In time I managed to get invited to appear on Firing Line, his long running interview program on PBS TV, where I was very well treated and pitted against one of Mr. Buckley’s favorite intellectuals, Ernest van den Haag, who became a friend until his death a few years ago at age 86.

At the time when I appeared on Firing Line, I also interviewed Buckley for Reason magazine, which had a short history of interviews with prominent men and women concerned about the free society—Nathaniel Branden, F. A. Hayek, Thomas Szasz, Edith Efron, Yale Brozen, Milton Friedman, Paul Craig Roberts and James Buchanan were some others whom I and others at Reason managed to interview for the magazine.

One of Buckley’s most impressive performances occurred at the Cambridge Union, in England, where he debated John Kenneth Galbraith, who was an old adversary as well as close friend of his. In this debate Buckley came off as a dedicated individualist (and trounced Galbraith good and hard). And that to me was more important than some of his more conservative notions, so despite the fact that I found a good deal of what he wrote difficult to take, I remained a fan.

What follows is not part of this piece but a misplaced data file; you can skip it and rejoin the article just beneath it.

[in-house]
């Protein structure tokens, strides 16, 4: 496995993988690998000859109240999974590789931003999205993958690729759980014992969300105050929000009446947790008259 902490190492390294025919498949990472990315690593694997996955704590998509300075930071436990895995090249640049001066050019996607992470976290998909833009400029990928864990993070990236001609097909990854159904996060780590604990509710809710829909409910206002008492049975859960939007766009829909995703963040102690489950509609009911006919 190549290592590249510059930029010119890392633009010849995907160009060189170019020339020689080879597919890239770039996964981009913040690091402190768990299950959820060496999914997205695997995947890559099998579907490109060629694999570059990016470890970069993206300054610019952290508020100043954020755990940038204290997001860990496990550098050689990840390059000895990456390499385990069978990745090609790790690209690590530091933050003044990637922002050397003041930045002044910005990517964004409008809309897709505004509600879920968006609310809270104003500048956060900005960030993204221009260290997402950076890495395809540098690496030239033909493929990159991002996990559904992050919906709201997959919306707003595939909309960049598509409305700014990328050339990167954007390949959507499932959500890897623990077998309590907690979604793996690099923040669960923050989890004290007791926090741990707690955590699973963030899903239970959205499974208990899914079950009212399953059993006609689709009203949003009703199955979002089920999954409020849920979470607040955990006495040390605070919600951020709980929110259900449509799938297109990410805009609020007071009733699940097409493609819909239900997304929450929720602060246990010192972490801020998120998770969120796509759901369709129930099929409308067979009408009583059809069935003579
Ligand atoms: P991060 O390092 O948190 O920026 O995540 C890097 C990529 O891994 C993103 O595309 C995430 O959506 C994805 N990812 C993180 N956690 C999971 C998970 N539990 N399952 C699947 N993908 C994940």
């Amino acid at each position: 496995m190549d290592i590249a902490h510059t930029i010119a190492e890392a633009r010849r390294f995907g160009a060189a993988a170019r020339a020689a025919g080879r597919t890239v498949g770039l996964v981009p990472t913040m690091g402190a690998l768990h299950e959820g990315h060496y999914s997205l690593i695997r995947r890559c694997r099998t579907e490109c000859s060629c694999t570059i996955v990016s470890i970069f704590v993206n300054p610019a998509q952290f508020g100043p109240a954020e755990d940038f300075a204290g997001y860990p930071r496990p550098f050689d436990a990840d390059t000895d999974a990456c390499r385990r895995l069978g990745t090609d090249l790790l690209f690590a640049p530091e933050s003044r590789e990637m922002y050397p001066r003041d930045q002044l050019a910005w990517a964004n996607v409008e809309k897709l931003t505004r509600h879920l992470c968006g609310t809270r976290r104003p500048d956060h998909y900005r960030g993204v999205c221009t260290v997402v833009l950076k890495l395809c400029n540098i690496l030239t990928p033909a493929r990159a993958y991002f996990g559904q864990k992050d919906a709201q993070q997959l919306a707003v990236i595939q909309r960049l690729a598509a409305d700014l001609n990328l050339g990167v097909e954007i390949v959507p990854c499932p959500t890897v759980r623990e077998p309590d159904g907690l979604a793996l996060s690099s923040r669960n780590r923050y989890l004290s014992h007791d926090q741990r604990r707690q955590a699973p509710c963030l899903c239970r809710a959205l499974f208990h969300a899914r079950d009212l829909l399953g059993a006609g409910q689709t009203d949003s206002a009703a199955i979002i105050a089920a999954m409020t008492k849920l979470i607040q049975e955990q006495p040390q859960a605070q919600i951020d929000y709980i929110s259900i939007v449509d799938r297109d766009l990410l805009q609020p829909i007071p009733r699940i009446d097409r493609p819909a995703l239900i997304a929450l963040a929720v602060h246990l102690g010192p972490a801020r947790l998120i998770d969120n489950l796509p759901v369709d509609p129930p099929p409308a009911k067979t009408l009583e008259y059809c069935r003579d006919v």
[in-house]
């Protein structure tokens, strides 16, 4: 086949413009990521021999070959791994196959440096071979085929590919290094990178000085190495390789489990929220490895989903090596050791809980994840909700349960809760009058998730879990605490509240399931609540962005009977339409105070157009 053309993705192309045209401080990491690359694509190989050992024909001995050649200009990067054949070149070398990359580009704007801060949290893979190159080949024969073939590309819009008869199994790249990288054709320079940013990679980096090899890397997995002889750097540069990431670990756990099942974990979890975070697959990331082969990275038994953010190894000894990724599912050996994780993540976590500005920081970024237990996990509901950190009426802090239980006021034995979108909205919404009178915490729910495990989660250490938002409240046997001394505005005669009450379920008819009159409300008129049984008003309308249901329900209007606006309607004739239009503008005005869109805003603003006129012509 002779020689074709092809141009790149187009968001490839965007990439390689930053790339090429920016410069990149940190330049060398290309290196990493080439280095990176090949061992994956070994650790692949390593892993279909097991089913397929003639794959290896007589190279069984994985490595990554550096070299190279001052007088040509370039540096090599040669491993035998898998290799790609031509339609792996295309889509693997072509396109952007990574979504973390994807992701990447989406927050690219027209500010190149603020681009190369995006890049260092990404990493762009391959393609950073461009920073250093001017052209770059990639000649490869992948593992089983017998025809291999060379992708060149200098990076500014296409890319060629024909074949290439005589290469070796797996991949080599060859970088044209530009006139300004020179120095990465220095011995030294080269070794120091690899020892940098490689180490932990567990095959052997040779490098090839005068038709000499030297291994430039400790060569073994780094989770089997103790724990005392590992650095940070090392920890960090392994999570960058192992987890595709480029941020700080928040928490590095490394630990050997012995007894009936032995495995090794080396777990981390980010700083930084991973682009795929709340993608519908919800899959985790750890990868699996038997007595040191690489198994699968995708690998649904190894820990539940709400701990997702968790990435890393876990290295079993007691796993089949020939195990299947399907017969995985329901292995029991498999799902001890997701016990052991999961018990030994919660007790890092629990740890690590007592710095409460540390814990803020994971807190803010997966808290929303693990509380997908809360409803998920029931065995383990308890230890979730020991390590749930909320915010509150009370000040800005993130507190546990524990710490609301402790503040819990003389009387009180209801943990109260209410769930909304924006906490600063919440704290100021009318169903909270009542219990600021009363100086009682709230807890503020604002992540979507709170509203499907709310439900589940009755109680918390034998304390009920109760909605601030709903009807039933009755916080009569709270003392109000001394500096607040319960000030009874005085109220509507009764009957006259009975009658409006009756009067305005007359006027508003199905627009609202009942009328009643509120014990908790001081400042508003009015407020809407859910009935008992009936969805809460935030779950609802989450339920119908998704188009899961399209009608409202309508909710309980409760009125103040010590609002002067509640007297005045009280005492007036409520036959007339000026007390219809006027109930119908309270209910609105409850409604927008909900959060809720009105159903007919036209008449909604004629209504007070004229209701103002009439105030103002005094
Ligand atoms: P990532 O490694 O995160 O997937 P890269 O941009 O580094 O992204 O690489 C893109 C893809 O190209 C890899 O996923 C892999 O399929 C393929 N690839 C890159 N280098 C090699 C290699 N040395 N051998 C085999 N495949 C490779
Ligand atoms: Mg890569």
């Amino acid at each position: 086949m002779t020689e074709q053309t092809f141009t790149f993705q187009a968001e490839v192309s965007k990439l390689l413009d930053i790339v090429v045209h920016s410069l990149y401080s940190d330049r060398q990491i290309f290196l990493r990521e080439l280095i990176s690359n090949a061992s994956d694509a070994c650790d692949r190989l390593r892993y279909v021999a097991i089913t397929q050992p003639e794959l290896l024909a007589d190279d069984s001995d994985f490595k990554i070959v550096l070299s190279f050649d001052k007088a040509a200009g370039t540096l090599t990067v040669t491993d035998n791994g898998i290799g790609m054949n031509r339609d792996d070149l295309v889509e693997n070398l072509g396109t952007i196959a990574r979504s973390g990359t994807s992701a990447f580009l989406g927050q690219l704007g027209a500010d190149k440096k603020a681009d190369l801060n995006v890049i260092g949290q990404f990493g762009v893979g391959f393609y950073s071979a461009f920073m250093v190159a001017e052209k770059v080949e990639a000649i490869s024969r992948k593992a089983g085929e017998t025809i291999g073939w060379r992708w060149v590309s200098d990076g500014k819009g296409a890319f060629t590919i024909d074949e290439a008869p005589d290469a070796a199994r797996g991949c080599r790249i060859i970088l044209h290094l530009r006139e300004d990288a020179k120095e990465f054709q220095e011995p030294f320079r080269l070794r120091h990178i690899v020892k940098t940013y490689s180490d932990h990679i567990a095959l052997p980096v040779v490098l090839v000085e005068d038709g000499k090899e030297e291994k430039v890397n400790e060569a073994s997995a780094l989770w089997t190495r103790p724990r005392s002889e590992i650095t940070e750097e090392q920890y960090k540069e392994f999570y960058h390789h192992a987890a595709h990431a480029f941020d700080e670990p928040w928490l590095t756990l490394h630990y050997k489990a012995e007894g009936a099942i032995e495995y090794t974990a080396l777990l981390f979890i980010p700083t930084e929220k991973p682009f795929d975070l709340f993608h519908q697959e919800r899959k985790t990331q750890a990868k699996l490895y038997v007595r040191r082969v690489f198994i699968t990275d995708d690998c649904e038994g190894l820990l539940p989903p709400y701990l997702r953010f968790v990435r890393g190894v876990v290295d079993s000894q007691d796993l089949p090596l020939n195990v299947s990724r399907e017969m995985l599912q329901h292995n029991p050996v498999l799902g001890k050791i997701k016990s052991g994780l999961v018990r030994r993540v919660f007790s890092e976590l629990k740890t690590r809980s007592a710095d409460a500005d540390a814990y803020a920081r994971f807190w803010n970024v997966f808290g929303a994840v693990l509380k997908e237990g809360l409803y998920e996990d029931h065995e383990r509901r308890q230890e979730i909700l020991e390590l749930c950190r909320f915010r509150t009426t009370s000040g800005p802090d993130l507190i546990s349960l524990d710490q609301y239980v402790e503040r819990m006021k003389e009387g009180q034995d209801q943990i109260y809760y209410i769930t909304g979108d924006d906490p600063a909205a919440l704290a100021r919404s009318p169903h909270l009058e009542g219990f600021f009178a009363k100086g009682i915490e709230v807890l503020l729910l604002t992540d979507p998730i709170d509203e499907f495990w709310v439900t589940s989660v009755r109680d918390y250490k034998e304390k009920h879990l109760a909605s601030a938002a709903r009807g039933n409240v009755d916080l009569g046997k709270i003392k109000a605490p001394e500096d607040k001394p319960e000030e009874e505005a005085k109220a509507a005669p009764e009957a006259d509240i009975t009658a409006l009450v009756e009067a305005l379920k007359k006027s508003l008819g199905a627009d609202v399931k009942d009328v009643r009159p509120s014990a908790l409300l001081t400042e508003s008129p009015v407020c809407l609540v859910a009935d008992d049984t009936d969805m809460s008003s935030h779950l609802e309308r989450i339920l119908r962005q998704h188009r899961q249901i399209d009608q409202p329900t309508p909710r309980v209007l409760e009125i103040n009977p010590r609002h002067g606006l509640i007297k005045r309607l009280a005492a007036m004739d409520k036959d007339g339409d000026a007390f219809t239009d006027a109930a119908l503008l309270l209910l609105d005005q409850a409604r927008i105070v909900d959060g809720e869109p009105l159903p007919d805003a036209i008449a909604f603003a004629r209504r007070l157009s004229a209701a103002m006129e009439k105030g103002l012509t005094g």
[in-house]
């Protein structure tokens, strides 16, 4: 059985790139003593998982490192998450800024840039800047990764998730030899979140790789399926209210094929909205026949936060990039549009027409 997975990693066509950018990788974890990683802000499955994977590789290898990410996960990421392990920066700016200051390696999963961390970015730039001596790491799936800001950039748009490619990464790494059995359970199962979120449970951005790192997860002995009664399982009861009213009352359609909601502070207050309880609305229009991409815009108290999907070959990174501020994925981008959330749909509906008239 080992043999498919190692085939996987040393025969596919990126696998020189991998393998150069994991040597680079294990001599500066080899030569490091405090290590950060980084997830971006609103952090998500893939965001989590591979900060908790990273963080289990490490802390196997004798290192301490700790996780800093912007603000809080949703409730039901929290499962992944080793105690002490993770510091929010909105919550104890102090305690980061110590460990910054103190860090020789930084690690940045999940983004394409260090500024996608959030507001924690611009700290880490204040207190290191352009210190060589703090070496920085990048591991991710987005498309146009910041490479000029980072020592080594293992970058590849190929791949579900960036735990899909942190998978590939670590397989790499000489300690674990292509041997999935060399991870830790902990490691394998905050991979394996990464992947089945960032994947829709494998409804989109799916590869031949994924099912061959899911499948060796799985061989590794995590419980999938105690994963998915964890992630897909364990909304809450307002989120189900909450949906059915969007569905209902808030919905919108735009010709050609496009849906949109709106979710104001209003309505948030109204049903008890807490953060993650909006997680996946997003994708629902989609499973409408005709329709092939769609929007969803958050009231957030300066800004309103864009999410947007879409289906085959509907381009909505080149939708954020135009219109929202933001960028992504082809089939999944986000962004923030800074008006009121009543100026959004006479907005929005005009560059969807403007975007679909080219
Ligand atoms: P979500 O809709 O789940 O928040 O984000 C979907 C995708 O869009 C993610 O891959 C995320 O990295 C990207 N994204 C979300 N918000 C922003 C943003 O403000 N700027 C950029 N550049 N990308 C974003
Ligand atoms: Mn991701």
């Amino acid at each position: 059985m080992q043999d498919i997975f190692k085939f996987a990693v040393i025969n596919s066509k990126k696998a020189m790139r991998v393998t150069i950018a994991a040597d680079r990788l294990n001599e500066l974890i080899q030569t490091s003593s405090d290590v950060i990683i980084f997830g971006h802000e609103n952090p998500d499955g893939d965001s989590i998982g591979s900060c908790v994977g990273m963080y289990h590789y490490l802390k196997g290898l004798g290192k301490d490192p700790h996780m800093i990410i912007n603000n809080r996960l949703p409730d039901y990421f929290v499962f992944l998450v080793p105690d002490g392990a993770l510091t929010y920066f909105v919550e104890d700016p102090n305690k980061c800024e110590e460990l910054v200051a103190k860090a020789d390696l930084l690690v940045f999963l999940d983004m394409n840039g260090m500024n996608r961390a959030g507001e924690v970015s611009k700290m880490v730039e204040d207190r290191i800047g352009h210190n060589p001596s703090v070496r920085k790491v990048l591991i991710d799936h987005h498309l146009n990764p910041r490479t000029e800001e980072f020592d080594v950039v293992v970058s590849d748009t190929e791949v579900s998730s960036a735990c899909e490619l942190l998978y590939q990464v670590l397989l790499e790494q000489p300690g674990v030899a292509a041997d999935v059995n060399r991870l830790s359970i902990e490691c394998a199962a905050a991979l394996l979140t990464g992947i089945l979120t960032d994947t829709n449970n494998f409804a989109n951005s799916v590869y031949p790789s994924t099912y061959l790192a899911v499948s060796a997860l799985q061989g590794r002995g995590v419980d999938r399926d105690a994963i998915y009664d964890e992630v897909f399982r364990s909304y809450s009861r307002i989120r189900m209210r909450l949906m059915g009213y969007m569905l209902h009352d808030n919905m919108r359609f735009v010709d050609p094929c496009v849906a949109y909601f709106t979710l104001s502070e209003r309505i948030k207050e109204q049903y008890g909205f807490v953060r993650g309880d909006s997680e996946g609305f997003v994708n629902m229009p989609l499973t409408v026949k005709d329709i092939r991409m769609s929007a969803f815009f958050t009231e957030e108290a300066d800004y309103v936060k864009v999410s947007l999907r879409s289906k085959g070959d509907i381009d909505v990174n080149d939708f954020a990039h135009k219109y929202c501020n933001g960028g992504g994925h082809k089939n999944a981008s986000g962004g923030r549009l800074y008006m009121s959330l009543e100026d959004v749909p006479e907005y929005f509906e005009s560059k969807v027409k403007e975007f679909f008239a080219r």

Once when I visited Buckley at National Review’s offices, I noticed that while all dressed up in black tie, his fly was open, so I pulled him aside to let him know. He was very thankful and we had a nice laugh about it all. This was in line with his mainly gracious and jovial personality.